Would opening a support case on ipfire’s bugzilla make sense?

5.7 which is the latest release.

You could but without some information as to what is wrong in IPFire that is causing it it will be difficult to figure out what to go and fix.

I don’t see those log messages that you are getting. If other people report the same thing then we might be able to figure out what the common setup is and see if it can be replicated on another machine not having the problem. Once able to replicate then a developer can investigate it one of their machines.

I am not saying that you shouldn’t raise an IPFire bug but I think you need to be clear that IPFire is the cause of the problem. Raising a bug at both squid and IPFire is not a good idea. Both of them are unlikely to be the root cause at the same time.

You could try re-installing Core Update 171 on one of the machines having the problem and restore the settings and then see if that one no longer has the problem when the others still do.
That would then be a good indication that IPFire is somehow linked to it.

Thanks for the reply, how do I reset the 171?

looking at the squid log, I realized that a few seconds before the request storm starts, the log reports of cache.log:
2023/02/07 08:49:31 kid1| WARNING! Your cache is running out of file descriptors listening port:
2023/02/06 09:08:01 kid1| WARNING! Your cache is running out of file descriptors listening port:

This appears in all the firewalls I’ve monitored

I don’t know if it can be useful

According to the wiki page on the web proxy this can occur if you have a large number of clients or high/unusual traffic. A limit is then reached where no more cache files can be opened.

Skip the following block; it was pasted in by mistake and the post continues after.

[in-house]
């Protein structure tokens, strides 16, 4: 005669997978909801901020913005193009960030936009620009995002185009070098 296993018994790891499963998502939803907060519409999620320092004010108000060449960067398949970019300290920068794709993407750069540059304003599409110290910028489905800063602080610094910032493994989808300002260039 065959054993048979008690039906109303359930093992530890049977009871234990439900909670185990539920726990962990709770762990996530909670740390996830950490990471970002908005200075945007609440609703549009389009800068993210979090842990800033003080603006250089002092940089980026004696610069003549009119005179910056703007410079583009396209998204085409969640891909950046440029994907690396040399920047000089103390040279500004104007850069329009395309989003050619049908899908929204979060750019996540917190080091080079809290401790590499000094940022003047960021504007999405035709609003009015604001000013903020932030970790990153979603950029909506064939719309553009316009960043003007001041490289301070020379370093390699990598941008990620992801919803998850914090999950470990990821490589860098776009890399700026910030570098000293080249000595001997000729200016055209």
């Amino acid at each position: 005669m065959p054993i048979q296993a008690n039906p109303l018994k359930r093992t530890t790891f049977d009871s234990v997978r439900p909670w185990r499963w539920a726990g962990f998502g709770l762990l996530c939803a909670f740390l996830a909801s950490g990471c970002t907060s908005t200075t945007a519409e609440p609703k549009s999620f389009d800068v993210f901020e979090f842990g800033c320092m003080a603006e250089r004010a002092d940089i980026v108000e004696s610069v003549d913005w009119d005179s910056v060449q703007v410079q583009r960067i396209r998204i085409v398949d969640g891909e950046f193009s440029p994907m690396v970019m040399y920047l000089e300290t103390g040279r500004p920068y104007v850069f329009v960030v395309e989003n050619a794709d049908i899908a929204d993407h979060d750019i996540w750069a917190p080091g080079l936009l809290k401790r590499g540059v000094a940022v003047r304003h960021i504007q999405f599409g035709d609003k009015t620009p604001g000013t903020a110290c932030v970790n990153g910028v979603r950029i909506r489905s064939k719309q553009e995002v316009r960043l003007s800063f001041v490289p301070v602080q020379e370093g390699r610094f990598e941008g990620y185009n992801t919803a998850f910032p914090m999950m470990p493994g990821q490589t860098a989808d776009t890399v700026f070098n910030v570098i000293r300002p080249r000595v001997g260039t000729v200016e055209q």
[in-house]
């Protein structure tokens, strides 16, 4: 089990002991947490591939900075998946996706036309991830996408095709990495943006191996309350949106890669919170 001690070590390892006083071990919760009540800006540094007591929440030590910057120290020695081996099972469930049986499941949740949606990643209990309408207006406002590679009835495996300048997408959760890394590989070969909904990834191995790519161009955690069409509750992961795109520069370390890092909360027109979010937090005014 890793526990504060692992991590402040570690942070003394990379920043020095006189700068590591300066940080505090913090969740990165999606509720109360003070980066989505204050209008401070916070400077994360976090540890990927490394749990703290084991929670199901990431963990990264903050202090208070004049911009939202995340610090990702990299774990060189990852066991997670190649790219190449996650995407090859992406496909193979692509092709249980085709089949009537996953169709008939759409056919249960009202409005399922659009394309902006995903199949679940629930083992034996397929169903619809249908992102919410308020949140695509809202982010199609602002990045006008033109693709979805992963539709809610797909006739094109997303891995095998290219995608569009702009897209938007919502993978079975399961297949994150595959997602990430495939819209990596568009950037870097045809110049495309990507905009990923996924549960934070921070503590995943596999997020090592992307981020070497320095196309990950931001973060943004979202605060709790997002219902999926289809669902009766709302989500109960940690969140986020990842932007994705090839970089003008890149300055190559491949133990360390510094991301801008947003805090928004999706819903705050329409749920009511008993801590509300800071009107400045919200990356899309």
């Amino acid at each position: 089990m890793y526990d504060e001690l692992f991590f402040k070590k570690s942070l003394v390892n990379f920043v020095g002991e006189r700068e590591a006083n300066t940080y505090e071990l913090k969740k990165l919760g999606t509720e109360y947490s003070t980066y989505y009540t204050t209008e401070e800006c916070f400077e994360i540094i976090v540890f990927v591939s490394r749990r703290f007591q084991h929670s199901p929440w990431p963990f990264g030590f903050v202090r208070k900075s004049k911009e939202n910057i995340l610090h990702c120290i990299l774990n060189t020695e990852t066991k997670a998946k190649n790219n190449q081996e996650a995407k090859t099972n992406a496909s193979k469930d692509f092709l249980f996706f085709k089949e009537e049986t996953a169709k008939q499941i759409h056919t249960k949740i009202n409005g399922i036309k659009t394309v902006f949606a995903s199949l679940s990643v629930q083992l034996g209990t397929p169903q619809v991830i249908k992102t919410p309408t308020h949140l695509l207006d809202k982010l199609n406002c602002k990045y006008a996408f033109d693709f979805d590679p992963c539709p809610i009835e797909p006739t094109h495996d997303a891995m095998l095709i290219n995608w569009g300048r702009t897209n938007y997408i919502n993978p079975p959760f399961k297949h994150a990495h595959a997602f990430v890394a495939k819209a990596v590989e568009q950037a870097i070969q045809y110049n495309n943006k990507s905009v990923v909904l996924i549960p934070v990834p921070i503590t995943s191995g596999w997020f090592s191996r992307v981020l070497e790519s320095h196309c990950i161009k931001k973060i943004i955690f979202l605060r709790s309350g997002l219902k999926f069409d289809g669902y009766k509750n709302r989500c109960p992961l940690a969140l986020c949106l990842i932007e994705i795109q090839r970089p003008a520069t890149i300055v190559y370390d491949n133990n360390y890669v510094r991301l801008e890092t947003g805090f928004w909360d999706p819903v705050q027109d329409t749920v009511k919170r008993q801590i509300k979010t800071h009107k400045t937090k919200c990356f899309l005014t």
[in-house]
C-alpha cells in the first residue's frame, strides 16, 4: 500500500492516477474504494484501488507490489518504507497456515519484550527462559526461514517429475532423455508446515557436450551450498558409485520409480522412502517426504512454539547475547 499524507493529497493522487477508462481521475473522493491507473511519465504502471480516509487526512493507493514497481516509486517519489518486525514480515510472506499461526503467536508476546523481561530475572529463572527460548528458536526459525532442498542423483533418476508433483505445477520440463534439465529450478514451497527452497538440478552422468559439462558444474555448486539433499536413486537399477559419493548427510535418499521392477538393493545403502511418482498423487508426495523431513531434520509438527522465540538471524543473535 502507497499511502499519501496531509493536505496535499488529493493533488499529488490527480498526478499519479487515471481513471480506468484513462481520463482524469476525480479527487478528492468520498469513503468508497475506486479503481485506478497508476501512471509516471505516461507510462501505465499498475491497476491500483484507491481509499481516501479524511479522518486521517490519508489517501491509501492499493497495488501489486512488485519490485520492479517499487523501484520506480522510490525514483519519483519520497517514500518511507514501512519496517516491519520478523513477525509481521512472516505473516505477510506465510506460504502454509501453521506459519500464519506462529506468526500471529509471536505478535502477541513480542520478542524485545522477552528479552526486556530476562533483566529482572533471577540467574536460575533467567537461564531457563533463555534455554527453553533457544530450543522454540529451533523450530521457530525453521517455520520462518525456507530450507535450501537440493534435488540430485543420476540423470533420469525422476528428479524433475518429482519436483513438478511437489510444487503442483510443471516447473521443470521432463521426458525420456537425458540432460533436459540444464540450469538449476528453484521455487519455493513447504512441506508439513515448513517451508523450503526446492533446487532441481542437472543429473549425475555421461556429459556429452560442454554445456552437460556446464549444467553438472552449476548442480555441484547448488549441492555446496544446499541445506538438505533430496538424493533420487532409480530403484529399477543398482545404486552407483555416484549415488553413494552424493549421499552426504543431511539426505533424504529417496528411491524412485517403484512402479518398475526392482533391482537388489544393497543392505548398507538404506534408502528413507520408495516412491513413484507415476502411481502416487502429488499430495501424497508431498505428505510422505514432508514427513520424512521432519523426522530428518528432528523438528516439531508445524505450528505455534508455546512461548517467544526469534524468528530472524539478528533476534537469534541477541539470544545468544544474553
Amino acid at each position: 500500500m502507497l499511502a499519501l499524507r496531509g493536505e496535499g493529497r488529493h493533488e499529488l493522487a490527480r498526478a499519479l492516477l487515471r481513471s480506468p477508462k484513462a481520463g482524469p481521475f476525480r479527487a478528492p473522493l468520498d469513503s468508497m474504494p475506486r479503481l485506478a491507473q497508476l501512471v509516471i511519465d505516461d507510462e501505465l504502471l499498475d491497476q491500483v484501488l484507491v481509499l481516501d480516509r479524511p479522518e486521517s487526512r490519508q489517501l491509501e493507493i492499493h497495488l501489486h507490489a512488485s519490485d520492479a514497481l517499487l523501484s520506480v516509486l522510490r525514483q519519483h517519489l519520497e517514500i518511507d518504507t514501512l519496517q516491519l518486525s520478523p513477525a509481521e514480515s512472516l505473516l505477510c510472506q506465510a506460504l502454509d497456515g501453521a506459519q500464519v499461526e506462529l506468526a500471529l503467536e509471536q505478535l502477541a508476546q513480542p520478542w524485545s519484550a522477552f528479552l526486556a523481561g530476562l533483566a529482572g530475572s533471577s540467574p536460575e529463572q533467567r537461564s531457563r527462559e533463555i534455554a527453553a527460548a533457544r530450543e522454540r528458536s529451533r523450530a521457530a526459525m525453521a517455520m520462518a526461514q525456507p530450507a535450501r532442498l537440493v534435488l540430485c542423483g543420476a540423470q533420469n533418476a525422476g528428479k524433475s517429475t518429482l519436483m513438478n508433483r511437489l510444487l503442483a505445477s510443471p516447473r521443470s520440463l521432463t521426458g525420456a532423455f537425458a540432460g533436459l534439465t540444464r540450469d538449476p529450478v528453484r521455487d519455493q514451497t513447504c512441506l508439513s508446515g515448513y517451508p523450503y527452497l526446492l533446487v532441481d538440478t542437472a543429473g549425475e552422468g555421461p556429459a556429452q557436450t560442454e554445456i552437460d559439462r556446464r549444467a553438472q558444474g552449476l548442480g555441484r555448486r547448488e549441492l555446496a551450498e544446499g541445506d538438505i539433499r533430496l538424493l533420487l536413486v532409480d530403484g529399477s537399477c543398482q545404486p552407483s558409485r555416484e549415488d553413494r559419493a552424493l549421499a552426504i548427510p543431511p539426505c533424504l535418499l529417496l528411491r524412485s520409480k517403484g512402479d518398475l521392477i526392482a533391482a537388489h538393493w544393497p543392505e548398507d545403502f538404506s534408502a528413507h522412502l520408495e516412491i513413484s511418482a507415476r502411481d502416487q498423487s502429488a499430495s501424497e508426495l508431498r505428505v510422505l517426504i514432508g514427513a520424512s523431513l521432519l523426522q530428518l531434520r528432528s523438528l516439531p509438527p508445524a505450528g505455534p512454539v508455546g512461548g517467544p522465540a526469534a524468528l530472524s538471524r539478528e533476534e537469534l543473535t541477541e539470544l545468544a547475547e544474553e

It then suggests increasing the number of file descriptors by 1024 or more. Increasing this number will increase the memory consumption.

See wiki page of file descriptors

From your earlier info it sounds like you don’t knowingly have high/unusual traffic so while the above might mitigate the problem, if you have high traffic levels which you don’t expect or know of then it doesn’t solve the problem.

Might be worth increasing the file descriptors entry and see what happens. See if the WARNING about file descriptors no longer occurs and also the 16,000 odd entries in the log.

You can’t reset to Core Update 171. You have to take a backup and save it on another computer and then do a fresh install from scratch and then restore the backup.


I doubt it, as the transparent proxy in IPFire is only on port 80.

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I will be prepping a new car with the 171 this weekend.

For the descriptors I tried to increase them as the wiki says.
I tried with the command grep “WARNING” /var/log/squid/cache.log
and after augmenting the descriptors it doesn’t report the warning.
But couldn’t the cache manager help?
I tried looking for info but I didn’t find much and accessing the various items without knowing what to look for isn’t much use.
Another strange thing, why if I put 600 MB as the memory cache size limit in the services graph do I see an occupation of 800MB?

My network hardware hasn’t changed in the last month, but moreover I don’t think it’s related to this aspect, since I see the same anomalies, that of the storm of requests, also on 3 other systems.

Have these 4 systems something in common? Equal applications, similiar purposes?